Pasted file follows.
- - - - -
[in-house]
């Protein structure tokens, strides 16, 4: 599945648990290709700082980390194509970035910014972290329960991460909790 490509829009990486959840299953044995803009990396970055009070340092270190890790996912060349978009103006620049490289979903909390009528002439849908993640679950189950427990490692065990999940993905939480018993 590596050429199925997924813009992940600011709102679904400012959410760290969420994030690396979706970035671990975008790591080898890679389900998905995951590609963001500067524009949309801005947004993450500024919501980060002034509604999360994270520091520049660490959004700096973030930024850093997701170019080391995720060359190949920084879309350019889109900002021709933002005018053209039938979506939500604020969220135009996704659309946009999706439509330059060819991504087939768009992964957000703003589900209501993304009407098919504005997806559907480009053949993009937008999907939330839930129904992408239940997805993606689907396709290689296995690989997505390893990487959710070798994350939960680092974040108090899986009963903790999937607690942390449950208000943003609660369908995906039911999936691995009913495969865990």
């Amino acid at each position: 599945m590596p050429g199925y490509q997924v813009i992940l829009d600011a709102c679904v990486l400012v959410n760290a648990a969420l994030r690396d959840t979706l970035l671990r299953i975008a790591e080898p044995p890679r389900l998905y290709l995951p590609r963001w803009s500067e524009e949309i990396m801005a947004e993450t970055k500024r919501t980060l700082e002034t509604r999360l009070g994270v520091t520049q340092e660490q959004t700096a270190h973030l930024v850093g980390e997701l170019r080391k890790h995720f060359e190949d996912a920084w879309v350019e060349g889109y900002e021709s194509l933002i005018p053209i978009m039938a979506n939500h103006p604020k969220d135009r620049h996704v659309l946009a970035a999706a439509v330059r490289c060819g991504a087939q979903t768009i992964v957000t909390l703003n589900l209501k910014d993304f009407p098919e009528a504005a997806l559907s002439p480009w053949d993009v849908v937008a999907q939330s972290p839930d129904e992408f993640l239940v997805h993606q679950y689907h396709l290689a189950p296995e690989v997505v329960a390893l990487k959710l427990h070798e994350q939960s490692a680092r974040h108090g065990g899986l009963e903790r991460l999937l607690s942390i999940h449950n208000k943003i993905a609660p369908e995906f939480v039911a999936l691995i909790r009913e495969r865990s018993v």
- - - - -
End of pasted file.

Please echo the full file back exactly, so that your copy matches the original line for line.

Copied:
[in-house]
């Protein structure tokens, strides 16, 4: 599945648990290709700082980390194509970035910014972290329960991460909790 490509829009990486959840299953044995803009990396970055009070340092270190890790996912060349978009103006620049490289979903909390009528002439849908993640679950189950427990490692065990999940993905939480018993 590596050429199925997924813009992940600011709102679904400012959410760290969420994030690396979706970035671990975008790591080898890679389900998905995951590609963001500067524009949309801005947004993450500024919501980060002034509604999360994270520091520049660490959004700096973030930024850093997701170019080391995720060359190949920084879309350019889109900002021709933002005018053209039938979506939500604020969220135009996704659309946009999706439509330059060819991504087939768009992964957000703003589900209501993304009407098919504005997806559907480009053949993009937008999907939330839930129904992408239940997805993606689907396709290689296995690989997505390893990487959710070798994350939960680092974040108090899986009963903790999937607690942390449950208000943003609660369908995906039911999936691995009913495969865990």
């Amino acid at each position: 599945m590596p050429g199925y490509q997924v813009i992940l829009d600011a709102c679904v990486l400012v959410n760290a648990a969420l994030r690396d959840t979706l970035l671990r299953i975008a790591e080898p044995p890679r389900l998905y290709l995951p590609r963001w803009s500067e524009e949309i990396m801005a947004e993450t970055k500024r919501t980060l700082e002034t509604r999360l009070g994270v520091t520049q340092e660490q959004t700096a270190h973030l930024v850093g980390e997701l170019r080391k890790h995720f060359e190949d996912a920084w879309v350019e060349g889109y900002e021709s194509l933002i005018p053209i978009m039938a979506n939500h103006p604020k969220d135009r620049h996704v659309l946009a970035a999706a439509v330059r490289c060819g991504a087939q979903t768009i992964v957000t909390l703003n589900l209501k910014d993304f009407p098919e009528a504005a997806l559907s002439p480009w053949d993009v849908v937008a999907q939330s972290p839930d129904e992408f993640l239940v997805h993606q679950y689907h396709l290689a189950p296995e690989v997505v329960a390893l990487k959710l427990h070798e994350q939960s490692a680092r974040h108090g065990g899986l009963e903790r991460l999937l607690s942390i999940h449950n208000k943003i993905a609660p369908e995906f939480v039911a999936l691995i909790r009913e495969r865990s018993v």